It’s pretty easy. Every single day, you should write down the total amount of money you spent on advertising (on all platforms combined, incl. paying influencers) and the total revenue you generated on that day.

The Total ROAS is simply the total daily revenue divided by total daily ad spend.

The Total ROAS includes any sales that are not directly tied to your ads. This can be word-of-mouth sales, returning customers, sales from your email campaigns, or simply sales that were not tracked by the Facebook pixel for whatever reason.

You should always compare the Total ROAS with your Direct ROAS. If you have a lot of organic traffic and sales on your website (e.g. because your brand is very well-known), there will be a big gap between your Total ROAS and your Direct ROAS. In this case, Direct ROAS is a better indicator of the efficiency of your ads. If you are barely making any organic sales, the Total ROAS is the better indicator to look at.

Remember: if you sell good products to happy customers, every single customer you acquire through Facebook ads is worth much more than the money he initially spends in your store.


Choosing the right traffic source

You might have noticed that I used Facebook ads in a lot of my examples. However, running ads on Facebook is not a must.

What I recommend is the following:

  1. find one main traffic source that converts cold audience at an acceptable ROAS. Spend 80% of your money on this traffic source.
  2. use other platforms to retarget your website visitors and spend the remaining 20% of your budget there.


Your main traffic source

Which platform you run ads on depends entirely on your product and target audience. Some products work great on Facebook, others work better on Instagram or Google.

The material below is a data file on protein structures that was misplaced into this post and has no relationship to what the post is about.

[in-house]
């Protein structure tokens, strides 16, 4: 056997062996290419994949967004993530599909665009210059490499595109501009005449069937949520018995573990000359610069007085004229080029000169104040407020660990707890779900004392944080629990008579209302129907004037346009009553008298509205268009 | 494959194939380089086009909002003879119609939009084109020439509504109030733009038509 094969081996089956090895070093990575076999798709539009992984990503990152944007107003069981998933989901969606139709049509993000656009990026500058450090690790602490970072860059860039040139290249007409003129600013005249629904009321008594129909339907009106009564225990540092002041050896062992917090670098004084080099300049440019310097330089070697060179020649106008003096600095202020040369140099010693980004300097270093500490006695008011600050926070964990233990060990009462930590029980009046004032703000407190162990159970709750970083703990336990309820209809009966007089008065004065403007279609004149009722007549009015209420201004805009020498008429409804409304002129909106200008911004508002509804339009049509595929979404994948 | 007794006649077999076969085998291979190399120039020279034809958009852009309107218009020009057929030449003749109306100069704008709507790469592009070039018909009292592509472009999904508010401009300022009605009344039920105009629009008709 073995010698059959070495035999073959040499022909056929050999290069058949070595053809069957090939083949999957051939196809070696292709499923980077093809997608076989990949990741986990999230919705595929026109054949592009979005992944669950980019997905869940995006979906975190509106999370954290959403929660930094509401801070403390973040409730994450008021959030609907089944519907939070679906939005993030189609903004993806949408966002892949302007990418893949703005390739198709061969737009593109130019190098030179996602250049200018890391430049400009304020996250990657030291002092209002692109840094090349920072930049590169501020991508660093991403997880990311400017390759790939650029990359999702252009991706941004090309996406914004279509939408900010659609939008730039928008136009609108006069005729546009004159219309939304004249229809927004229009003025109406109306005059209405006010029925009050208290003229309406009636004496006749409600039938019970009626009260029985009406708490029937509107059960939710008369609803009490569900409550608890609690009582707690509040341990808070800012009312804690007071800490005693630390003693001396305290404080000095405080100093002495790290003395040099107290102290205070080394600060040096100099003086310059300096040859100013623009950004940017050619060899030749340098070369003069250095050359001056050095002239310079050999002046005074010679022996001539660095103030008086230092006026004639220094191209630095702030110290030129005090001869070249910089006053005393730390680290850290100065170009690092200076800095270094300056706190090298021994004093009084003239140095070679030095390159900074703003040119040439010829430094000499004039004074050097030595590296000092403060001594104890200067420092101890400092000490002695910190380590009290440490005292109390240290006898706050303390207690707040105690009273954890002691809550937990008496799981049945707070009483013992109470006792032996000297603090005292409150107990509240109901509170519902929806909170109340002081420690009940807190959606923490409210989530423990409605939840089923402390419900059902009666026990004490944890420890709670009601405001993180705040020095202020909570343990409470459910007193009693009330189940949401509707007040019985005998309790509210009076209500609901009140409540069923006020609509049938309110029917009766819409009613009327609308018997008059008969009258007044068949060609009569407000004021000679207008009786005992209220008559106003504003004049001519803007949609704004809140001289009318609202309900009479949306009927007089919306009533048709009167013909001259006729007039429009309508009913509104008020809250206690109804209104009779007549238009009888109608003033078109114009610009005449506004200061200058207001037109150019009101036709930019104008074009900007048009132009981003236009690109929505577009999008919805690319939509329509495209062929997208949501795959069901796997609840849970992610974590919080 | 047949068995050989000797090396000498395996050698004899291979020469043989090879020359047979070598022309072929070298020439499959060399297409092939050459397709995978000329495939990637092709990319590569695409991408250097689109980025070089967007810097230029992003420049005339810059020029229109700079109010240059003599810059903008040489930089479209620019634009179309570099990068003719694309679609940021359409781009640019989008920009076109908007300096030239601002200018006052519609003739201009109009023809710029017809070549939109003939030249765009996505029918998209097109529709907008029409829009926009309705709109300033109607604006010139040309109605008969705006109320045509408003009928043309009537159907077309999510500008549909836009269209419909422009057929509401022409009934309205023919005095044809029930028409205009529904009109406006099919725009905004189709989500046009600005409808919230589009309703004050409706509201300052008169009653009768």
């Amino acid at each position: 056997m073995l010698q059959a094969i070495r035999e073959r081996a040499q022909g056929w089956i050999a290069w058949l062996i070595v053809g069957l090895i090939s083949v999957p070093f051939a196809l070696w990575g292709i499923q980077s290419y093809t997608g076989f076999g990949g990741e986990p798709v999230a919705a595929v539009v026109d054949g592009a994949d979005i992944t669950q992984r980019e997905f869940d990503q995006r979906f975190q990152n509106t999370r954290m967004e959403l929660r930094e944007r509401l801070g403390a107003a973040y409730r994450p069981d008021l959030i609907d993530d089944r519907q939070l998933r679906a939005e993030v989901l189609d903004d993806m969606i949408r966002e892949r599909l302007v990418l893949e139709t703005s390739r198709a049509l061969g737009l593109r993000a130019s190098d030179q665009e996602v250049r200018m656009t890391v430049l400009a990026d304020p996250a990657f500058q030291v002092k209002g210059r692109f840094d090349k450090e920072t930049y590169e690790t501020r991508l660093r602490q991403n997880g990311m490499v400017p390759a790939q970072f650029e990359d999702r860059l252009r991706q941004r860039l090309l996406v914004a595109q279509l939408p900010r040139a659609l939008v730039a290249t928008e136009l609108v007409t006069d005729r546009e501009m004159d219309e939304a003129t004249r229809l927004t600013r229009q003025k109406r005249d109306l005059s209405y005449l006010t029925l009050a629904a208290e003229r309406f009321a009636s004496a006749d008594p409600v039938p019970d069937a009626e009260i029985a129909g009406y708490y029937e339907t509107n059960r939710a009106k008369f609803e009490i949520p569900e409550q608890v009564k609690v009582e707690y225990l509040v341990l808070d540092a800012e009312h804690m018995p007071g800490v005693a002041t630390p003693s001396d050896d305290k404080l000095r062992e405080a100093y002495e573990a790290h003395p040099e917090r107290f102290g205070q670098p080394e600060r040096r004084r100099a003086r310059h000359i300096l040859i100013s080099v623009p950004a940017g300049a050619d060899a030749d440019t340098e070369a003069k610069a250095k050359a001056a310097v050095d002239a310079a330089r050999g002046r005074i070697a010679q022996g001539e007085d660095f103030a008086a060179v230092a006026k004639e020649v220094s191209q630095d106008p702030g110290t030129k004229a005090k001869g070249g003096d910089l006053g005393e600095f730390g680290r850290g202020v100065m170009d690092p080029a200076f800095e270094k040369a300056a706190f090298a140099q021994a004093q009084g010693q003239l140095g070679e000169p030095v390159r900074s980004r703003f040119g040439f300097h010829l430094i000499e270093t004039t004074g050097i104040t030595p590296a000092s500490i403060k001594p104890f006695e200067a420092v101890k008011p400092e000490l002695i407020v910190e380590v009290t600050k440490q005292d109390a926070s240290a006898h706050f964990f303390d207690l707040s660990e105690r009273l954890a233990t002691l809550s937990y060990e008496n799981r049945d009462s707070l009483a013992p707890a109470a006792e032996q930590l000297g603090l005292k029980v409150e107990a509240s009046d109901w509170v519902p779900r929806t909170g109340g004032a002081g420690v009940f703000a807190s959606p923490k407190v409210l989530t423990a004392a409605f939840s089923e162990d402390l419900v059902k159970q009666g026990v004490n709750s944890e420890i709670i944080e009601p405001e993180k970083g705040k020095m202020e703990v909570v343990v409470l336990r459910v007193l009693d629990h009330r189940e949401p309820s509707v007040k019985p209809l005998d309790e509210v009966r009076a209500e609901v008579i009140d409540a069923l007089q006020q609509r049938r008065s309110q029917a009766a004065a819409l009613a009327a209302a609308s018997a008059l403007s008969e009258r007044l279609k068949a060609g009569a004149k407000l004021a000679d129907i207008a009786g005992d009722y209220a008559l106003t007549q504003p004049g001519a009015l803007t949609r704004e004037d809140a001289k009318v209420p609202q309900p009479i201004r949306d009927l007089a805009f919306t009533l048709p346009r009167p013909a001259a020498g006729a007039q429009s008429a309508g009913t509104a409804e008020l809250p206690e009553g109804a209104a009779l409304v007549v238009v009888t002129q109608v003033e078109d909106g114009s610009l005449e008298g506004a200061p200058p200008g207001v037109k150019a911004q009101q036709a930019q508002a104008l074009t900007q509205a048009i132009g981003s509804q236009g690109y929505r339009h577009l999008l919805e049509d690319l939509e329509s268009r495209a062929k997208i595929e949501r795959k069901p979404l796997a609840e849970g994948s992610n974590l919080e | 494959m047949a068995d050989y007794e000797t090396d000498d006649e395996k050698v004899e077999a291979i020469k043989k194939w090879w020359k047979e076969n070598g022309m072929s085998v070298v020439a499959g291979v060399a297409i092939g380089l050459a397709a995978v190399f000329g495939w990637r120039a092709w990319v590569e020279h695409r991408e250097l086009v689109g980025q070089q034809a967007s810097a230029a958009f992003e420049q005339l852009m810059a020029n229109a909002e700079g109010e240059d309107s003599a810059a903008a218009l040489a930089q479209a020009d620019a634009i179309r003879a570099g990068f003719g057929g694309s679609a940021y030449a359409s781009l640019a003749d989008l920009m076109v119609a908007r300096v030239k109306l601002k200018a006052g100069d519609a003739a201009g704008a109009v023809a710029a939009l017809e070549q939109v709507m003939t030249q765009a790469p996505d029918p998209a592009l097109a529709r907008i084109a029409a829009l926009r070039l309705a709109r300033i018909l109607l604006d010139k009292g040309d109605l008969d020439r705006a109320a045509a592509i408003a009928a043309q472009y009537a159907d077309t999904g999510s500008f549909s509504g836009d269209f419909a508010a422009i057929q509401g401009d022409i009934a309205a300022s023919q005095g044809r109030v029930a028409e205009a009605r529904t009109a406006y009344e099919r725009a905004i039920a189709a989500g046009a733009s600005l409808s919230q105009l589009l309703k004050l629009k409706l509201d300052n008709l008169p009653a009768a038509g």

Facebook: if you have enough data to create lookalike audiences from, Facebook is an absolute powerhouse. The Facebook ads manager also allows you to run ads on Instagram. Instagram tends to be better for younger target groups or products with outstanding visuals. Depending on what kind of products you sell, the targeting on Facebook can be a bit tricky, especially if you don’t have enough customer data to create lookalike audiences.

Google Adwords: if you are struggling with the right targeting on Facebook, you should give Google Adwords a try. On Google Adwords, you can bid on the exact search terms people search for on Google. That usually means very high buying intent and very accurate targeting (but also higher cost per click). 

Retargeting: try Taboola, Outbrain, Google Display, and Facebook’s Audience network. The goal is to achieve omnipresence and follow your website visitors wherever they go on the internet.


Measure what matters

One of the most important principles of Direct-Response Marketing is to measure everything at any time.

When you are paying for ads, make sure to measure the most important metrics. Only then you will be able to draw reliable conclusions and see if your ads are profitable or not.

Here’s what you want to measure:

  • CPM (Cost-per-mil): how much do you pay per 1,000 people seeing your ad. On Facebook, the CPM is usually between $15 – $25, depending on how competitive your target market is.
  • CPC (Cost per Link Click): how much does it cost you to get a person onto your website? CPC = Total ad spend divided by the number of clicks.
  • CTR (Click-Through-Rate): what percentage of people who see your ad actually click on the link to go to your website? CTR = number of clicks divided by the number of impressions
  • CPA (Cost-per-action): or in the case of E-commerce – Cost-Per-Purchase. How much ad money do you need to spend to acquire one customer? CPA = Total ad spend divided by the number of orders.
  • AOV (Average Order Value): how much does the average customer spend per order? AOV = total revenue divided by the number of orders
  • ROAS (Return On Ad Spend): for every dollar you spend on ads, how many dollars in revenue do you get back immediately? ROAS = revenue generated directly from ads divided by ad-spend.